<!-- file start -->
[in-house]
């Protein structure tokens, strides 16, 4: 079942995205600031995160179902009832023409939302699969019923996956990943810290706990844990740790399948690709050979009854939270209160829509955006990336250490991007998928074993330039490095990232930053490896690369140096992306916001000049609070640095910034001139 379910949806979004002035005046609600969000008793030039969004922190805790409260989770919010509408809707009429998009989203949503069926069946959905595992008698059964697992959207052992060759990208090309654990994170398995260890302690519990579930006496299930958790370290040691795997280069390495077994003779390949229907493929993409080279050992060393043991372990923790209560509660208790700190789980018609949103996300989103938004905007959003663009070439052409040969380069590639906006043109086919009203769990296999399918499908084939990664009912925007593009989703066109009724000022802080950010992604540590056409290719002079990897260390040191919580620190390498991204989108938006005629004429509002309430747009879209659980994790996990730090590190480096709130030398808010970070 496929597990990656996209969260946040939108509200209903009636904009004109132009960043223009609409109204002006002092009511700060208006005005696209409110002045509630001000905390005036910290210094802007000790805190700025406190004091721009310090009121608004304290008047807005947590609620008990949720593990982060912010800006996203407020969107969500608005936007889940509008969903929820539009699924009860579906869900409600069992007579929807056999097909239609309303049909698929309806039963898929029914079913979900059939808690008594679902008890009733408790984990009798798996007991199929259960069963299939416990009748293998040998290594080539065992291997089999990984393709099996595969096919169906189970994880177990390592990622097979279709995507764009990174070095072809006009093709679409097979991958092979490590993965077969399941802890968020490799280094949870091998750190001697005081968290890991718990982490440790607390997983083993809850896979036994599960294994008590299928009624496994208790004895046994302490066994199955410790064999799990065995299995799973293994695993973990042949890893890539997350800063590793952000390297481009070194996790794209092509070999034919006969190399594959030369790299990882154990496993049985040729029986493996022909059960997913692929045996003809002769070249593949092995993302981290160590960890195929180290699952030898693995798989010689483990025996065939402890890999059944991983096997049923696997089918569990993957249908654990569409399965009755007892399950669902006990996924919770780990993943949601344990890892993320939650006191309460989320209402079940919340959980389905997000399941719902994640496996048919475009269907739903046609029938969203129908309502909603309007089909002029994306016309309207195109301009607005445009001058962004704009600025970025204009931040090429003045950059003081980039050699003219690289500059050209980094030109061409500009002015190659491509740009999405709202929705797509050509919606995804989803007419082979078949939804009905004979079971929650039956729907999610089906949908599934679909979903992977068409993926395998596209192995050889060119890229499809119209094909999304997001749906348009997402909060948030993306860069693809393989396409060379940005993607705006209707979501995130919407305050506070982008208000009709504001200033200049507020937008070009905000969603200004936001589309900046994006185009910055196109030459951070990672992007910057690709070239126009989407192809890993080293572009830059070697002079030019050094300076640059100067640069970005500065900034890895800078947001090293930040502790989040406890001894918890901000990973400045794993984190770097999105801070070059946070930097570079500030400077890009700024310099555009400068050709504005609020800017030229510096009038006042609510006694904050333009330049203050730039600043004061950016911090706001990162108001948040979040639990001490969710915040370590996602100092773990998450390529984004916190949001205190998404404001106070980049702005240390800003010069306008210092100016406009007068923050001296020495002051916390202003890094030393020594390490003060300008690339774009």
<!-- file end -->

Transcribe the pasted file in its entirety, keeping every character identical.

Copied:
[in-house]
């Protein structure tokens, strides 16, 4: 079942995205600031995160179902009832023409939302699969019923996956990943810290706990844990740790399948690709050979009854939270209160829509955006990336250490991007998928074993330039490095990232930053490896690369140096992306916001000049609070640095910034001139 379910949806979004002035005046609600969000008793030039969004922190805790409260989770919010509408809707009429998009989203949503069926069946959905595992008698059964697992959207052992060759990208090309654990994170398995260890302690519990579930006496299930958790370290040691795997280069390495077994003779390949229907493929993409080279050992060393043991372990923790209560509660208790700190789980018609949103996300989103938004905007959003663009070439052409040969380069590639906006043109086919009203769990296999399918499908084939990664009912925007593009989703066109009724000022802080950010992604540590056409290719002079990897260390040191919580620190390498991204989108938006005629004429509002309430747009879209659980994790996990730090590190480096709130030398808010970070 496929597990990656996209969260946040939108509200209903009636904009004109132009960043223009609409109204002006002092009511700060208006005005696209409110002045509630001000905390005036910290210094802007000790805190700025406190004091721009310090009121608004304290008047807005947590609620008990949720593990982060912010800006996203407020969107969500608005936007889940509008969903929820539009699924009860579906869900409600069992007579929807056999097909239609309303049909698929309806039963898929029914079913979900059939808690008594679902008890009733408790984990009798798996007991199929259960069963299939416990009748293998040998290594080539065992291997089999990984393709099996595969096919169906189970994880177990390592990622097979279709995507764009990174070095072809006009093709679409097979991958092979490590993965077969399941802890968020490799280094949870091998750190001697005081968290890991718990982490440790607390997983083993809850896979036994599960294994008590299928009624496994208790004895046994302490066994199955410790064999799990065995299995799973293994695993973990042949890893890539997350800063590793952000390297481009070194996790794209092509070999034919006969190399594959030369790299990882154990496993049985040729029986493996022909059960997913692929045996003809002769070249593949092995993302981290160590960890195929180290699952030898693995798989010689483990025996065939402890890999059944991983096997049923696997089918569990993957249908654990569409399965009755007892399950669902006990996924919770780990993943949601344990890892993320939650006191309460989320209402079940919340959980389905997000399941719902994640496996048919475009269907739903046609029938969203129908309502909603309007089909002029994306016309309207195109301009607005445009001058962004704009600025970025204009931040090429003045950059003081980039050699003219690289500059050209980094030109061409500009002015190659491509740009999405709202929705797509050509919606995804989803007419082979078949939804009905004979079971929650039956729907999610089906949908599934679909979903992977068409993926395998596209192995050889060119890229499809119209094909999304997001749906348009997402909060948030993306860069693809393989396409060379940005993607705006209707979501995130919407305050506070982008208000009709504001200033200049507020937008070009905000969603200004936001589309900046994006185009910055196109030459951070990672992007910057690709070239126009989407192809890993080293572009830059070697002079030019050094300076640059100067640069970005500065900034890895800078947001090293930040502790989040406890001894918890901000990973400045794993984190770097999105801070070059946070930097570079500030400077890009700024310099555009400068050709504005609020800017030229510096009038006042609510006694904050333009330049203050730039600043004061950016911090706001990162108001948040979040639990001490969710915040370590996602100092773990998450390529984004916190949001205190998404404001106070980049702005240390800003010069306008210092100016406009007068923050001296020495002051916390202003890094030393020594390490003060300008690339774009």